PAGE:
Now we enter into the mystical world of fly choice and is probably one of the most contended of areas within our fishing world. Everyone has a favourite fly which they use regardless of river conditions and seem to catch well on these flies. There are many books written about fishing flies and the only real solid advice we can give you is talk to the locals. Often they will give you some clues as to what flies work best and when. The flies listed in our online store are all proven patterns. We need also to think about a good fly box to store our myriad of flies. There are several sorts of fly box – those with clips, foam, and compartments. They range in price from a few pounds to tens of pounds. The choice of box is often very personal and we recommend two boxes. One with your nights supply of flies and another as a store for those flies not needed. Keep all your flies in one box and if you lose that then your whole collection is lost. Aluminium sinks quickly, plastic ones often float.




 

Fishing tackle suppliers provide us with a huge range of nets of all shapes and sizes. Round, oval, flat edged, folding, Gye sling or clipped to your back with a magnet! Each has its purpose. A folding net can be less cumbersome to use but can jam just at the wrong moment so always check it before fishing. The best advice is for you to try out the various nets on offer at a local tackle provider to see which suits you best.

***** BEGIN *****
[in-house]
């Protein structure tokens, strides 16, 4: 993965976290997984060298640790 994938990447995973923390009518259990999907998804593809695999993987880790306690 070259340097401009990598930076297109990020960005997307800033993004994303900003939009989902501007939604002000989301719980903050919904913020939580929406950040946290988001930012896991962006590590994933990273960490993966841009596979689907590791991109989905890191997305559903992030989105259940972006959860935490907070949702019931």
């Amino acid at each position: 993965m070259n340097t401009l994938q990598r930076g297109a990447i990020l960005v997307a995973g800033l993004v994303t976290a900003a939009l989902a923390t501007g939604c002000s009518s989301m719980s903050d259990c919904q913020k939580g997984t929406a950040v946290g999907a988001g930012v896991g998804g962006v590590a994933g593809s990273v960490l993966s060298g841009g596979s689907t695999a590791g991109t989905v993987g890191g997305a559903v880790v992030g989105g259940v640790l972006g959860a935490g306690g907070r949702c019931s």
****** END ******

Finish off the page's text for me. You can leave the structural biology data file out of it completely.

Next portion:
This may appear a little bit odd to feature this here. But a good torch can be a life saver. Typically it’s wise to use two torches, not at the same time, but for different purposes. One to tie your flies on and sort tangles etc. out and the other to see where you are going. The smaller range of ‘Maglite’ torches are ideal for tying flies on etc. This can be hung around your neck so that it can be held in the mouth for easy two-handed tying on of flies. Another torch, used for getting around does not need to be a two million candle power affair but something with a reasonable beam when held at hip height. This tied to one of you wader braces will not get lost and if you should fall when let go will still provide you with some illumination to help you.



 
Nobody wants to get wet and chest waders give you virtually unhindered access when fishing. They can be used to wade deeply but also are a good thing if the ground is wet and you are giving a pool a rest or changing flies. Neoprene waders provide good insulation but can get very warm on a warm july night. Breathable waders are more expensive and tend to be not so resilient as neoprene waders but their benefit is that they allow your body to breath (hence breathables) and you will not get so sticky on a July night. Thigh waders are another option but limit the depth at which you can fish without getting wet! Waders vary in price greatly and it is worth spending a little money on a good pair of waders as treated sensibly, they will give you many years of service.